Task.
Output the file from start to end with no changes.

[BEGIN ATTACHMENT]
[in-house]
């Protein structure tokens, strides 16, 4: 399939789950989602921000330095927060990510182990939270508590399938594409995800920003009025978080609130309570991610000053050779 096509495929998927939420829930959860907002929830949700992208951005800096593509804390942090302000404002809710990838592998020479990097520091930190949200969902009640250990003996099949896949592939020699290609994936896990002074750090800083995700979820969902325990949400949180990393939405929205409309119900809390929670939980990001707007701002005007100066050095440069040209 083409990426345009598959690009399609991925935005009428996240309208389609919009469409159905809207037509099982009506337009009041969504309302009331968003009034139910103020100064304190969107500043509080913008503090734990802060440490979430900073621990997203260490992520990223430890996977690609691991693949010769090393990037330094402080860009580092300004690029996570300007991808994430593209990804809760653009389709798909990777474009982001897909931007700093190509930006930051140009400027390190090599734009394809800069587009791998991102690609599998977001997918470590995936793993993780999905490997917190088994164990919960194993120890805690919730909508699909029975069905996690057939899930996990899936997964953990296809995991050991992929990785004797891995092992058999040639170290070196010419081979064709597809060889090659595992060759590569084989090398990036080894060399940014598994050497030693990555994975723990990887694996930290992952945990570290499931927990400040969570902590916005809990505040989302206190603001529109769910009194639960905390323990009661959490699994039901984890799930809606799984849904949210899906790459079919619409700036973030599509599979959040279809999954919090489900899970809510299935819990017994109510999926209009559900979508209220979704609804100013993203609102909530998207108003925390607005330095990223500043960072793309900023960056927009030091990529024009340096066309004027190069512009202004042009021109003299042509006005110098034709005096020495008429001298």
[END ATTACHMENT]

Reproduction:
[in-house]
């Protein structure tokens, strides 16, 4: 399939789950989602921000330095927060990510182990939270508590399938594409995800920003009025978080609130309570991610000053050779 096509495929998927939420829930959860907002929830949700992208951005800096593509804390942090302000404002809710990838592998020479990097520091930190949200969902009640250990003996099949896949592939020699290609994936896990002074750090800083995700979820969902325990949400949180990393939405929205409309119900809390929670939980990001707007701002005007100066050095440069040209 083409990426345009598959690009399609991925935005009428996240309208389609919009469409159905809207037509099982009506337009009041969504309302009331968003009034139910103020100064304190969107500043509080913008503090734990802060440490979430900073621990997203260490992520990223430890996977690609691991693949010769090393990037330094402080860009580092300004690029996570300007991808994430593209990804809760653009389709798909990777474009982001897909931007700093190509930006930051140009400027390190090599734009394809800069587009791998991102690609599998977001997918470590995936793993993780999905490997917190088994164990919960194993120890805690919730909508699909029975069905996690057939899930996990899936997964953990296809995991050991992929990785004797891995092992058999040639170290070196010419081979064709597809060889090659595992060759590569084989090398990036080894060399940014598994050497030693990555994975723990990887694996930290992952945990570290499931927990400040969570902590916005809990505040989302206190603001529109769910009194639960905390323990009661959490699994039901984890799930809606799984849904949210899906790459079919619409700036973030599509599979959040279809999954919090489900899970809510299935819990017994109510999926209009559900979508209220979704609804100013993203609102909530998207108003925390607005330095990223500043960072793309900023960056927009030091990529024009340096066309004027190069512009202004042009021109003299042509006005110098034709005096020495008429001298």